First, states are generally using broader definitions of personal information in new or amended statutes. For example, Colorado’s amended law now defines personal information to include student, military and passport identification numbers, medical information, biometric data and username or email address in combination with a password or security questions and answers, among other data elements. Other new and amended laws have similarly expanded the categories of information that would trigger notification obligations. For example, several states now require notification if a resident’s health or medical information or biometric data (such as fingerprints and retina scans) are compromised. In addition, states increasingly provide that the breach of a resident’s username or email address and password associated with an account triggers notification obligations.
Second, states are more frequently setting specific time limits within which notification must occur. Many laws still tend not to specify notification time frames, but instead require notification within a reasonable time period, such as “as soon as possible and without unreasonable delay.” However, several new and amended laws, by contrast, have established specific notification time frames. For example, the newly enacted laws in Alabama and South Dakota require notification within 45 days and 60 days, respectively. With a 30-day time limit, Colorado’s amended law joins Florida with an especially short time frame for mandatory notifications.
Finally, many states now require notification of the state attorney general or other regulatory body in certain circumstances. Some laws only require notification if a certain number of state residents are affected by the breach. For example, Alabama requires notice to the state attorney general if at least 1,000 state residents are impacted by the breach. However, some states have lower thresholds (such as South Dakota with a 250 state-resident threshold) or no threshold at all (such as Indiana, which requires notice to the attorney general in the event of notice to a single state resident).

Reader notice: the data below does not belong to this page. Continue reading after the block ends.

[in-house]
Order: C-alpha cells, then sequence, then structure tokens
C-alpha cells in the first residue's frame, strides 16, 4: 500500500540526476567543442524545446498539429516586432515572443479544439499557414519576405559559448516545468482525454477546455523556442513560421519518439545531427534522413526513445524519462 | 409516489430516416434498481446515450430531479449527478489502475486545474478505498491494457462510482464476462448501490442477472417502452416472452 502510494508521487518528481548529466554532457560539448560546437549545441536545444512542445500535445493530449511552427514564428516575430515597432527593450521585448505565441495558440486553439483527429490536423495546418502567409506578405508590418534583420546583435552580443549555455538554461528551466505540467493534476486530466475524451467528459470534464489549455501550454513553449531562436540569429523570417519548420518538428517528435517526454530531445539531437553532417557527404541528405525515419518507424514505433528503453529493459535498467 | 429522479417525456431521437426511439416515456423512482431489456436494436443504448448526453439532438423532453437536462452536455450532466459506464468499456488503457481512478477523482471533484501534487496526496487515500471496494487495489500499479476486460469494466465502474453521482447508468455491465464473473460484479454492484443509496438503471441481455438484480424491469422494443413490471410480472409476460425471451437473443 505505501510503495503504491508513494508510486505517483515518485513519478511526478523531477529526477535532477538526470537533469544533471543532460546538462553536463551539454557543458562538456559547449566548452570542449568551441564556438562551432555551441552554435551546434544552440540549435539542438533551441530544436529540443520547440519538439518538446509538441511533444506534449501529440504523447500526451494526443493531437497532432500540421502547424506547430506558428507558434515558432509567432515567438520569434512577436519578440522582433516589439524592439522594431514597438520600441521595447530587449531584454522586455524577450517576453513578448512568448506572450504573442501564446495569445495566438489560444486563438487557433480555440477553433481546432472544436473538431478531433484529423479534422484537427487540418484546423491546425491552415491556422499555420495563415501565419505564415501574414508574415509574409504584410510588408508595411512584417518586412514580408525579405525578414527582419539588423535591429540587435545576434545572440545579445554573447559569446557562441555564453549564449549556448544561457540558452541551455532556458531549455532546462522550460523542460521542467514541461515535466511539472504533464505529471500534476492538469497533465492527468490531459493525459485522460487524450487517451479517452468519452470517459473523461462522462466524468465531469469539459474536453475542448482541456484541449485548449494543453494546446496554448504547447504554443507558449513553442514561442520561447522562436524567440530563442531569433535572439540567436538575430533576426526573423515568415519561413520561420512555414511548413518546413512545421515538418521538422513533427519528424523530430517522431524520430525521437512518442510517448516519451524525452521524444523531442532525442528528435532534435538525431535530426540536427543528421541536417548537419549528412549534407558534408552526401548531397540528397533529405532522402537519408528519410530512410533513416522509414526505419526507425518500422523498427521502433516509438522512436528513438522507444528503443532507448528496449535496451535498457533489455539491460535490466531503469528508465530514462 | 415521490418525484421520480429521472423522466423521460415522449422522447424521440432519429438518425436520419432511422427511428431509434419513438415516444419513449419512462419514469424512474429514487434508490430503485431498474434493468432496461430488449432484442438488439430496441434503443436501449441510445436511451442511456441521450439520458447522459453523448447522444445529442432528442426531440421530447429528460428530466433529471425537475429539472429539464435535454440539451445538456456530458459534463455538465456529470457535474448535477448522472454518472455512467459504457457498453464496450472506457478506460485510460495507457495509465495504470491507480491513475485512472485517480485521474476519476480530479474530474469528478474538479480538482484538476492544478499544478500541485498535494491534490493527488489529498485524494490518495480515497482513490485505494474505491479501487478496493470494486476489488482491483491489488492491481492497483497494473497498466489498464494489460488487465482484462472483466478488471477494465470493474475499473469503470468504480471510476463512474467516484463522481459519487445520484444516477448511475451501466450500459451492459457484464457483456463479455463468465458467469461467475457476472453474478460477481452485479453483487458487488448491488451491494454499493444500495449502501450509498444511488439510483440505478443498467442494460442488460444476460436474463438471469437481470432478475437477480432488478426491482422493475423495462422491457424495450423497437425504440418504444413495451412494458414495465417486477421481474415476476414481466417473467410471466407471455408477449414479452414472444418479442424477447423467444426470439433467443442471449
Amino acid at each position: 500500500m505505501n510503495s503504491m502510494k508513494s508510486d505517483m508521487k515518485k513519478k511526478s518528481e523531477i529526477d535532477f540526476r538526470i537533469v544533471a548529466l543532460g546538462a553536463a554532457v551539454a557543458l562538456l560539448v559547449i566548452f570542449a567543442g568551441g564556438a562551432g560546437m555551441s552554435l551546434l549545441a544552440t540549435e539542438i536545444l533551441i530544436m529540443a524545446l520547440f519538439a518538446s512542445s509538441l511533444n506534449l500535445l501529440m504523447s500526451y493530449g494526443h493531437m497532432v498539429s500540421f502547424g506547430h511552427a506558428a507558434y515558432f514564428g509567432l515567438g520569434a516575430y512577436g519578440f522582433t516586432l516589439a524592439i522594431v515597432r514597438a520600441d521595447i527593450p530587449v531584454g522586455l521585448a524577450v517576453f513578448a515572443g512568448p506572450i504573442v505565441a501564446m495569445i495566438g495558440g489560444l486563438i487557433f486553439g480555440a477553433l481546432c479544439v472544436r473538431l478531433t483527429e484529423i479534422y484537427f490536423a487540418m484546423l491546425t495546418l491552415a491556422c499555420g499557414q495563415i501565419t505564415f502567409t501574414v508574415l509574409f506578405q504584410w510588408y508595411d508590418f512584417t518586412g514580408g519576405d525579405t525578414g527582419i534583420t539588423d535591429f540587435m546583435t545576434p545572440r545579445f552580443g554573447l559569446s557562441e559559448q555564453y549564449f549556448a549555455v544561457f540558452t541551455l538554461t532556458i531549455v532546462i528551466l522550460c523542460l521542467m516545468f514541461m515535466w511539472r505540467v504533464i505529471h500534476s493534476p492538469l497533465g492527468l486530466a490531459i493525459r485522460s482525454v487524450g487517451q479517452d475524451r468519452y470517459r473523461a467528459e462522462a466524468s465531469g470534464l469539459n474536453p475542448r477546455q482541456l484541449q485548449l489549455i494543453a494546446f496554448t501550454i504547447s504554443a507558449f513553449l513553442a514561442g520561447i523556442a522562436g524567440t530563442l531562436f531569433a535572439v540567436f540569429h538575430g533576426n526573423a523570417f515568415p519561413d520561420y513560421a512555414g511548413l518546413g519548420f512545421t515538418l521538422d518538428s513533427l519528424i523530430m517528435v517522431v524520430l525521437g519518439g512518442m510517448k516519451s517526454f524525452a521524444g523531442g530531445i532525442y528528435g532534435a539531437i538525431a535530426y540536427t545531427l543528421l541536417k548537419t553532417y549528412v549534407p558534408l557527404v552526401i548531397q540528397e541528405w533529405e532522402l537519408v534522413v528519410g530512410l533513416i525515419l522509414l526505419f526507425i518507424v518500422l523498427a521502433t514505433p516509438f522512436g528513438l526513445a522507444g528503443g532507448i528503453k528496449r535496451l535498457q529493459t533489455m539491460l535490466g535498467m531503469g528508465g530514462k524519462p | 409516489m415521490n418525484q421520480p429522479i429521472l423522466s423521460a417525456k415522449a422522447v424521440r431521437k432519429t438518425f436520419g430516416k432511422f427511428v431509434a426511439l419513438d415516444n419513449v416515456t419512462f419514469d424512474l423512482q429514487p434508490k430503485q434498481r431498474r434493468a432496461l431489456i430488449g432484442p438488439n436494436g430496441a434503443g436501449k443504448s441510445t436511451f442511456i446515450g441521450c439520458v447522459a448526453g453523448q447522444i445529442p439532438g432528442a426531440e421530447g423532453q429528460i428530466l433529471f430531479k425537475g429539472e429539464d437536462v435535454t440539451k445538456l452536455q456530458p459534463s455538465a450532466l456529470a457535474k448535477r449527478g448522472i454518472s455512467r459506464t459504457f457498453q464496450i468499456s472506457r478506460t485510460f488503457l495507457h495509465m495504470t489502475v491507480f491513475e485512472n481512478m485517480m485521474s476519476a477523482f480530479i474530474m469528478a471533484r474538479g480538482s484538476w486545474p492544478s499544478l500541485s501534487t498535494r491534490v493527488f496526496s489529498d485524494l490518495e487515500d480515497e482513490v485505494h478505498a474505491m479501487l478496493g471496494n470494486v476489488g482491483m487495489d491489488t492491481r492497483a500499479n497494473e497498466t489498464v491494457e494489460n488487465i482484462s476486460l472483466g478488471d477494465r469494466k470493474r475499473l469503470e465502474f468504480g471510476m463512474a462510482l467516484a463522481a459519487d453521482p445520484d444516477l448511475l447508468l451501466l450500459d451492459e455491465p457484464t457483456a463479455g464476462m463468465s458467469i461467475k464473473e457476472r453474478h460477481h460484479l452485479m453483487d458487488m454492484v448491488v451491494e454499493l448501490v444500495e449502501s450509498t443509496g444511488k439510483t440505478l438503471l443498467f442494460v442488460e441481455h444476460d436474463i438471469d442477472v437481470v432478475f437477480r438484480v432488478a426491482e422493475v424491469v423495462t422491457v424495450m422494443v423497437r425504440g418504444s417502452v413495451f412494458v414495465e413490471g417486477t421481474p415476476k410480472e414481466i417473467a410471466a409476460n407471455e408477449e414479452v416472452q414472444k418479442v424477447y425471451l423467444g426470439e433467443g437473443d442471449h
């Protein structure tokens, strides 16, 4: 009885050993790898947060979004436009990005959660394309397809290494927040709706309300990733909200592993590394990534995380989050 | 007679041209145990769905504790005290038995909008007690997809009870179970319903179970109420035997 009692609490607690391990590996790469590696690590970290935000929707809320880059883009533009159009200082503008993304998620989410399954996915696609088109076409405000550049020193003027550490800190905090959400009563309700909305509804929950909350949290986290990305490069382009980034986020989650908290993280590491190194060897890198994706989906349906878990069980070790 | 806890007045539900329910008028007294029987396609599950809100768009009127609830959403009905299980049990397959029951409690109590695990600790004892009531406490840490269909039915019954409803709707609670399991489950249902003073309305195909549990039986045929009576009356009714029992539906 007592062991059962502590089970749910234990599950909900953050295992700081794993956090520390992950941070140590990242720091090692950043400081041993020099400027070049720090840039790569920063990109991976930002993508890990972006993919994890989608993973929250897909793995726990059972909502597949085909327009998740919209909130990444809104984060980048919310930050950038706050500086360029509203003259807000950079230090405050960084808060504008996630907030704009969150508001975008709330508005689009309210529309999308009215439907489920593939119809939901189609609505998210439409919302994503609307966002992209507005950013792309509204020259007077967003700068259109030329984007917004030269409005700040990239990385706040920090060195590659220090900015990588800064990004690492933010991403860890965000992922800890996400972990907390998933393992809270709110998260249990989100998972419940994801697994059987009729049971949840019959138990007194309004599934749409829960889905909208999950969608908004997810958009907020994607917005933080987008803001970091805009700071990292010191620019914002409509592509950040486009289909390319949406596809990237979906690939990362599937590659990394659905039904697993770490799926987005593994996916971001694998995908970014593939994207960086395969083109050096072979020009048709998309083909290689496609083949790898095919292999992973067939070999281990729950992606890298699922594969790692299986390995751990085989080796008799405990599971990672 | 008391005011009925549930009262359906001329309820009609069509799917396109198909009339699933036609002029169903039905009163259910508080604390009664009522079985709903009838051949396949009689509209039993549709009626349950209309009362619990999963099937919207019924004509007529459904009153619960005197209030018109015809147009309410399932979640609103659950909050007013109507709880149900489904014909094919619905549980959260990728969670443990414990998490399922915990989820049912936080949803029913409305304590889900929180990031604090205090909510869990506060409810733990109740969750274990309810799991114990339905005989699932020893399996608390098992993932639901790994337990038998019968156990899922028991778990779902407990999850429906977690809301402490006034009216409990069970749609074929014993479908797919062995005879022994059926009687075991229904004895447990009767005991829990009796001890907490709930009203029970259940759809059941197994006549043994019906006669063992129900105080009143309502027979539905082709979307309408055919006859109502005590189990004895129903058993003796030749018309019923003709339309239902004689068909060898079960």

Vermont Data Broker Legislation
In May 2018, Vermont became the first state to enact legislation regulating personal information data brokers. Effective January 1, 2019, the Vermont law requires data brokers to implement a “comprehensive information security program” with appropriate administrative, technical and physical safeguards to protect consumers’ personal information. Similar to other recent sector-specific laws, the law provides numerous specific minimum requirements for the security program, including regular monitoring, employee training and encryption of certain personal information. The law also requires data brokers to register with the state and to notify authorities of data breaches. In addition, data brokers must provide clear “opt-out” instructions and information on any limitations to such an opt-out right.
California Internet of Things Security Legislation
Impact on Vendor Agreements
With all these changes in laws, you will need to make sure that not only your systems and processes meet the new laws’ requirements but your agreements with vendors who will be processing personal data on your behalf will need to meet them as well. At a high level, this means you will need to make sure that your vendors maintain minimum security requirements, notify you of data breaches and only use your data as necessary to provide the contracted services to you. However, some of these new laws will require further changes to your vendor agreements. For example, the CCPA requires you to contractually require your vendors “from retaining, using, or disclosing the personal information for any purpose other than for the specific purpose of performing the services specified in the contract for the business.” You may also need to require your vendors to meet specific security requirements, such as with the NY DFS Cybersecurity Regulation, or if you are trying to take advantage of the safe harbor under Ohio’s Data Protection Act. It remains critical to keep up to date on further legislative updates—laws are rapidly changing, as these last few years have shown.